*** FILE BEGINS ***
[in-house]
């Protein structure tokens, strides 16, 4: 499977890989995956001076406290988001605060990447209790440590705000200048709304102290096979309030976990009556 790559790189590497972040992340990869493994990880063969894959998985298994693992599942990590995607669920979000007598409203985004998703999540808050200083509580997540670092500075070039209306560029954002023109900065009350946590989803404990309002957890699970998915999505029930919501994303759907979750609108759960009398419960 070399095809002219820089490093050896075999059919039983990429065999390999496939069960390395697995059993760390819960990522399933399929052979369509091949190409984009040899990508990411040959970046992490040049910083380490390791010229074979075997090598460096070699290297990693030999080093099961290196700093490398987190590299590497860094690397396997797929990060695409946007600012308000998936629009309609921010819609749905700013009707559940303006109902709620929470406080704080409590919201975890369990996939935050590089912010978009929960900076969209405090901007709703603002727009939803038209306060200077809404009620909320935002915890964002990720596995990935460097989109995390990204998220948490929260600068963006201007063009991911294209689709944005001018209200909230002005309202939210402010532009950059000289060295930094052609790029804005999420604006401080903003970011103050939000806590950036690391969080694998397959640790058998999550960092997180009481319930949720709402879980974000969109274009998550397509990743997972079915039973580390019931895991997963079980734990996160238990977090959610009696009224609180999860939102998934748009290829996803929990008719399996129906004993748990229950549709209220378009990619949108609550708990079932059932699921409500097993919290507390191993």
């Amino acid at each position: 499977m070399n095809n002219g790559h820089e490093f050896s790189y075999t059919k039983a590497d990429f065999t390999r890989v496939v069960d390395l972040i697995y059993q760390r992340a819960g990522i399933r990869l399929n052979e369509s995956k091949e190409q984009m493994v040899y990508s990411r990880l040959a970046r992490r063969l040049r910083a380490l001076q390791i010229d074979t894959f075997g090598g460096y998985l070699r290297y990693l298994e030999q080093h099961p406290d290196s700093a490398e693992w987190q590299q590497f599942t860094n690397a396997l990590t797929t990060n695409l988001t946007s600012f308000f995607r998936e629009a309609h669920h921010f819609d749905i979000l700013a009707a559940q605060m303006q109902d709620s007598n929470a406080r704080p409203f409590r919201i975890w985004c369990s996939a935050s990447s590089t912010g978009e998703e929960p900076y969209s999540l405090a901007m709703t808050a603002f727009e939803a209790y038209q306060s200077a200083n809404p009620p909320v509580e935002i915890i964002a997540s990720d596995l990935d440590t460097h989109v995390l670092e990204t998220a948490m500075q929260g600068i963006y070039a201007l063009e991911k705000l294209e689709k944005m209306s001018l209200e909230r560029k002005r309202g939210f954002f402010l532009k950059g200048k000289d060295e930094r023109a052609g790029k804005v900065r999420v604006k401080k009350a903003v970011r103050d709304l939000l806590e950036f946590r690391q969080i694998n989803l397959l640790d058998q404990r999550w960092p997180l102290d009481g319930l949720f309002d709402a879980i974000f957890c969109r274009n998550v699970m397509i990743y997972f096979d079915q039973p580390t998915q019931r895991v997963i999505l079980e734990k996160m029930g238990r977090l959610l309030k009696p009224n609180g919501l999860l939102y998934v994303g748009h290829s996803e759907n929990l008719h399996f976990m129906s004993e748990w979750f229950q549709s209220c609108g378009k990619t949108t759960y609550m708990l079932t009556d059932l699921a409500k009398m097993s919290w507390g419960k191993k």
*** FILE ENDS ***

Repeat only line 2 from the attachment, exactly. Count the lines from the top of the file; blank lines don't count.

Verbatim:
């Protein structure tokens, strides 16, 4: 499977890989995956001076406290988001605060990447209790440590705000200048709304102290096979309030976990009556 790559790189590497972040992340990869493994990880063969894959998985298994693992599942990590995607669920979000007598409203985004998703999540808050200083509580997540670092500075070039209306560029954002023109900065009350946590989803404990309002957890699970998915999505029930919501994303759907979750609108759960009398419960 070399095809002219820089490093050896075999059919039983990429065999390999496939069960390395697995059993760390819960990522399933399929052979369509091949190409984009040899990508990411040959970046992490040049910083380490390791010229074979075997090598460096070699290297990693030999080093099961290196700093490398987190590299590497860094690397396997797929990060695409946007600012308000998936629009309609921010819609749905700013009707559940303006109902709620929470406080704080409590919201975890369990996939935050590089912010978009929960900076969209405090901007709703603002727009939803038209306060200077809404009620909320935002915890964002990720596995990935460097989109995390990204998220948490929260600068963006201007063009991911294209689709944005001018209200909230002005309202939210402010532009950059000289060295930094052609790029804005999420604006401080903003970011103050939000806590950036690391969080694998397959640790058998999550960092997180009481319930949720709402879980974000969109274009998550397509990743997972079915039973580390019931895991997963079980734990996160238990977090959610009696009224609180999860939102998934748009290829996803929990008719399996129906004993748990229950549709209220378009990619949108609550708990079932059932699921409500097993919290507390191993």